The great Richard Feynman said that if someone can't explain something simply to a novice — at the freshman lecture level — it's because they don't actually understand it themselves. This is not only a true statement but it's also passing indictment of most of academia. I would argue that it also happens to indict most of what's described as of "philosophy" today. Something like physics is complicated by nature of that fact that it often requires the understandings of several other fields to get right. Feynman would have trouble explaining quantum physics without also explaining how probability theory works.
It was never supposed to be that complicated. Philosophy is simply one thing: a guide to the good life. No more, no less.
One philosophy that's popular right now is Stoicism, an ancient school of philosophy which dates back to Greece in the 3rd Century BC. Today, football coaches like Pete Carroll of the Seattle Seahawks, baseball managers like Jeff Banister of the Texas Rangers and investors like Tim Ferriss have all talked about and used Stoicism (it's been popular in the past too — with fans like Theodore Roosevelt, Frederick the Great and Montaigne). In the last few weeks alone, there have been articles about Stoicism in the New York Times, the Wall Street Journal, the Financial Times, the Guardian, the New Yorker and ESPN.
But, what is Stocism? Is it complicated and boring like most philosophy? Does it have any real application for ordinary people's lives or is it just a bunch of big words and silly theories?
Someone recently asked me to explain Stoicism to them like they were 5 years old. While this exceeds even Feynman's standard, I think this is not only possible, but an essential task. So here it goes.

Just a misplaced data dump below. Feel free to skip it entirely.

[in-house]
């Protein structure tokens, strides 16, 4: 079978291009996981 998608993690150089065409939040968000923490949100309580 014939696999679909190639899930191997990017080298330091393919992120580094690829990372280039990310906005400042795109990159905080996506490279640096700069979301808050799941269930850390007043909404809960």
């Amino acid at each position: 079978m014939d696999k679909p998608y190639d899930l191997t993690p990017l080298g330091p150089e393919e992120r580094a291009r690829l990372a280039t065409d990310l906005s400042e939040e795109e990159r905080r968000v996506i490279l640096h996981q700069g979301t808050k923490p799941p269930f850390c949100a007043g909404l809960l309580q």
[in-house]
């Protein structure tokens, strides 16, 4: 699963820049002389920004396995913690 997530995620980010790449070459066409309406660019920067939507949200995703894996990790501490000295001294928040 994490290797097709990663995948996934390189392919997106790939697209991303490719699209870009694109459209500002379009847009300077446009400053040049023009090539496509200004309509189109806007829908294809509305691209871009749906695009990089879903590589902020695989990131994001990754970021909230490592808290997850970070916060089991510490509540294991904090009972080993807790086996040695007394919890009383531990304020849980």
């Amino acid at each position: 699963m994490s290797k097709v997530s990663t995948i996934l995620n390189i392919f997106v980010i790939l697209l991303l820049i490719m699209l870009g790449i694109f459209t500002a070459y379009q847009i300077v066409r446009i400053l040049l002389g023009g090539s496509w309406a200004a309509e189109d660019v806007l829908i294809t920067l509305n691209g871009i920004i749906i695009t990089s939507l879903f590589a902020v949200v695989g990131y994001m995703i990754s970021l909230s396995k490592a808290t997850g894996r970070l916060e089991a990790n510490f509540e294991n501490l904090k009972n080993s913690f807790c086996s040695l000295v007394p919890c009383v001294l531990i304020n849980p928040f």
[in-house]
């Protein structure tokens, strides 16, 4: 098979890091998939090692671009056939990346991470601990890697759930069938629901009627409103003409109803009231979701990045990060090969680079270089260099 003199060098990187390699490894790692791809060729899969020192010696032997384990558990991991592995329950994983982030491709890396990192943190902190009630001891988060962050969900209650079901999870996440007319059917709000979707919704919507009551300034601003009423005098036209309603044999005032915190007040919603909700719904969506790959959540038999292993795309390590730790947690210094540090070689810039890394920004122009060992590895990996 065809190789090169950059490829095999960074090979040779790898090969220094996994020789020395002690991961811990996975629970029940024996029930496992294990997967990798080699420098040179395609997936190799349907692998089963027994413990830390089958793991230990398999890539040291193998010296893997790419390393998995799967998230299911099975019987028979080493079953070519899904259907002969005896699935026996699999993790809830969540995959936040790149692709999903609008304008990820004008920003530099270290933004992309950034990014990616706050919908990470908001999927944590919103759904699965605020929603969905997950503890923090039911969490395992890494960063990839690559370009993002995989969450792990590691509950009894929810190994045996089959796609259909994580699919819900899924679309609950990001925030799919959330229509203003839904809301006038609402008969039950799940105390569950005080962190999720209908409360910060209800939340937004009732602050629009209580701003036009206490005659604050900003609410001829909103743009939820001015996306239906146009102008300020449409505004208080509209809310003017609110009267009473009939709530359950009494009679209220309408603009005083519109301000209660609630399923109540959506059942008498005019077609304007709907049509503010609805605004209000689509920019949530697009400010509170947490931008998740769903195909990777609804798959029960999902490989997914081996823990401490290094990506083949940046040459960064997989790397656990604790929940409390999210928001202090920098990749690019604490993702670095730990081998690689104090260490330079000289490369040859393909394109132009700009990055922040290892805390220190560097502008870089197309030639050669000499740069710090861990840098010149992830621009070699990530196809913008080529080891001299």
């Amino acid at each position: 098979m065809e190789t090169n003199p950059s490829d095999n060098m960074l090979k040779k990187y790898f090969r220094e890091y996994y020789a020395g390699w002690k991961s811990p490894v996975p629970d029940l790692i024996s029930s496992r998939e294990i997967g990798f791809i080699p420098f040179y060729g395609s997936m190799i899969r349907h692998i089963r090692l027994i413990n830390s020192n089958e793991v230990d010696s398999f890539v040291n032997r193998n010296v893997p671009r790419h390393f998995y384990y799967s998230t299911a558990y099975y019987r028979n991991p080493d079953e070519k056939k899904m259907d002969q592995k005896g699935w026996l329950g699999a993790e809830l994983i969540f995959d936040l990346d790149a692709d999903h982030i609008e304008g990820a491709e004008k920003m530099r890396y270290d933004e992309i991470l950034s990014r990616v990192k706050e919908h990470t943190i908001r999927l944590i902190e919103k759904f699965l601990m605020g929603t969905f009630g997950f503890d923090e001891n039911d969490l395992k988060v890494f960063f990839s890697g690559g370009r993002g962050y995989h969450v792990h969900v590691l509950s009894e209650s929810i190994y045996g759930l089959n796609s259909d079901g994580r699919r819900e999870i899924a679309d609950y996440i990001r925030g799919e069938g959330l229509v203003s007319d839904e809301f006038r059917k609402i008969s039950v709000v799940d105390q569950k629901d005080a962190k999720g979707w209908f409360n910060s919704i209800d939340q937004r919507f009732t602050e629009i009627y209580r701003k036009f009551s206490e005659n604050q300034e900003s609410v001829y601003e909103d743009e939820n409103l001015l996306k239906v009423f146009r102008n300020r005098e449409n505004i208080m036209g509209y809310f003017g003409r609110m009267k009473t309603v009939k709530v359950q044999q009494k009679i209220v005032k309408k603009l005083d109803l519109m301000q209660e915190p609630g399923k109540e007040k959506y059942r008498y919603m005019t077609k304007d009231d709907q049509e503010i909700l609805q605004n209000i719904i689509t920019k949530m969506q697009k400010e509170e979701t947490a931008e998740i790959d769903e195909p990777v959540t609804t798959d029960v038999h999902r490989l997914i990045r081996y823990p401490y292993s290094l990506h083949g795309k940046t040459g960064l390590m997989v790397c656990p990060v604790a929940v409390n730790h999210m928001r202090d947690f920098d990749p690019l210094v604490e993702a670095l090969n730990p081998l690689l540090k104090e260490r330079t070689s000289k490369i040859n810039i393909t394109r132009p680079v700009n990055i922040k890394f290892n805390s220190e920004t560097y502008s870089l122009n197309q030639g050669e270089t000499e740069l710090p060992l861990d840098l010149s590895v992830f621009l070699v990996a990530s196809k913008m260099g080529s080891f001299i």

First, if I was sitting down with a five year old, trying to teach them the ethos of an ancient philosophy, I don't think I would explain it as Stoicism or as "philosophy." What use does a five year old have for the concept of philosophy — or really any "concept" at all? They don't need to know the name, the dates or even the major figures like Seneca or Marcus Aurelius or Epictetus. Not only are these things confusing, they are inessential. In the same way, a kid doesn't need you to explain how dinner was made to eat the food on their plate — they just need your help getting it there.
If I was trying to explain Stoicism to a five year old, I would simply try to convey the most essential piece of wisdom contained inside this robust, complex topic.*
I'd tell them: "Look, you don't control what happens to you in life, you only control how you respond."
They'd probably say, what do you mean?
So I'd say: Remember when your friend was mean to you last week? Remember how that surprised and hurt you? What they did wasn't nice of them, but there also wasn't anything you could do about it. If someone wants to be mean, they're going to be mean. But after they were mean, you had a choice. Remember? You got to decide whether you were going to be mean back, whether you were going to hit them, whether you were going to run to the teacher and tell on them, or whether you were going to just keep playing and forget about it. You have a choice about whether you're going to forgive them or stay mad and hurt about it. The fact that you've let go? That was a great decision you made.
Or I'd say: Remember how it was raining earlier and you couldn't go outside. Remember how you were grouchy about it and just looked out the window because you didn't get to go to park? That was a choice too. The weather — that just happens. Sometimes it means we're stuck indoors. But we choose what we do with that time. You could have cleaned up your room or played a game or helped your mom with some chores or you could have sat there and watched the rain on the windows without throwing yourself a pity party.
I know that seems really simple, but it isn't. That situation I just described — when someone does something bad to you and you have to decide how to respond or when the rain comes and wrecks your plans — well, that's life. Adults struggle with it. Even your parents don't always get it right.